A few years ago, I was finishing up my lunch at a Cornish pasty place in downtown Phoenix. I wanted something to end the meal, but eating what felt like five pounds of meat and cheese encrusted in flaky, lardy pastry had left me in no mood for banoffee pie or sticky toffee pudding. I knew exactly what I did want, and I ordered a Founders Rubaeus beer. It was a perfect ending, with the bubbles and the hops scrubbing away all the grease from the meal and the raspberries in the brew giving my palate a refreshing lift. I’m less likely to order a Founders now, given that the Michigan brewery seems to suck as a workplace, but fortunately, North Texas makes its own fruit beers to pick up the slack.
First, we need to define terms. A fruit beer is any beer that is brewed with fruit, so putting a wheel of orange on the rim of a glass of wheat beer does not make it a fruit beer, though it may get you chased down the street by an angry mob of wheat beer purists. (If this happens to you, don’t worry. The beer snobs will start arguing among themselves about whether to call it “hefeweizen” or “witbier” and eventually give up the chase.) We also don’t count straight-up mixtures of beer and fruit juice — known by the British word “shandy” or the German word “radler” — refreshing though they might be on a hot summer day.
No, the fruit must be in the brew. Makers of lambic and other sour styles of beer (other than gose) add fruit as a way of offsetting the sourness with sweet flavors that don’t clash. IPA brewers, on the other hand, occasionally use hops that have citrus flavors, so the addition of actual citrus accentuates those tastes. Still others add fruit to their beer because, well, fruit tastes good.
Wheat beer lovers may object to orange slices, but orange peel has long been a traditional flavoring for the foamy, biscuit-y brew. You can find Revolver Brewing’s Blood & Honey in a great many places, and for good reason, as the golden ale (flavored with blood orange peel and Texas honey) offers up a complex and nicely balanced counterpoint to a wide variety of foods. The Granbury craft brewer also has a Full-Tang IPA that uses tangerine to bring out the citrus notes in the ale.
Division Brewing offers up a Knotty Boyse sour beer that’s made with boysenberries, blueberries, and vanilla. I found myself missing the woodsy roundness of the vanilla to balance out the berry tastes — the bean is tricky to work with because heat can burn off all the qualities that make it special — but even so, this imbibe with a color reminiscent of cherry Kool-Aid proves to be a sour lollipop of goodness. The Arlington brewery also offers a Grafted and Gilded Shiraz, a barrel-aged sour with shiraz grapes that gives you the unique experience of wine notes on top of beer.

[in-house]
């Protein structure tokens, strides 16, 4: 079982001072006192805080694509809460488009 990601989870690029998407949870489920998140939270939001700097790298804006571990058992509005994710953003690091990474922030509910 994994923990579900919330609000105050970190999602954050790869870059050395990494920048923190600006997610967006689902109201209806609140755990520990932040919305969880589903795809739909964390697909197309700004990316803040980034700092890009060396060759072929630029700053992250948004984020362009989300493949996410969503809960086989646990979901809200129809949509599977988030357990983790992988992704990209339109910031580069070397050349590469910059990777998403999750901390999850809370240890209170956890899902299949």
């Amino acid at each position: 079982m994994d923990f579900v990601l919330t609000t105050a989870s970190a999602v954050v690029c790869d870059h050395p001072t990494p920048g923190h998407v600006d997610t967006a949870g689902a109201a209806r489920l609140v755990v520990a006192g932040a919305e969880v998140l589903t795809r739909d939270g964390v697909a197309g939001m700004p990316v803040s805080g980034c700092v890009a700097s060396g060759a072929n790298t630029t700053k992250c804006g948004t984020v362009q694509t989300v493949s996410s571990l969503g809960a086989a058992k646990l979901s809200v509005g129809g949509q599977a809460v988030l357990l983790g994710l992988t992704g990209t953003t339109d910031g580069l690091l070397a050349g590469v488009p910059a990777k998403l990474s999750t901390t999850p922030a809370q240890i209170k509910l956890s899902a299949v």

Fall always means pumpkin beer, and while I’m as tired as everybody else of the pumpkin spicing of every supermarket product that comes with the season, I will say that it can work quite well in beer when it’s done right. For this peculiarly American style of beer, your best bet in North Texas is probably Lakewood Brewing Company’s Punkel, which smartly avoids using any pumpkin in the brew and instead employs the spices associated with pumpkin pie: cinnamon, allspice, and nutmeg. The spice mix brings out the naturally spicy, earthy qualities of the dark German-style dunkel where it’s used.
A few years ago, Budweiser built an ad campaign around the idea that fruit beer isn’t a drink for manly men. The blowback was fierce enough that the macrobrewer caved and shortly started putting its name on some peach margarita-flavored malt beverages, and yet some people persist in thinking along those lines. The thing is, when you let social pressures keep you away from something that is delicious, you’ve already lost. I still remember how good that glass of raspberry ale tasted in Phoenix those years ago, and it’s why I’ll hold my head high when I raise my next glass of fruit beer in public.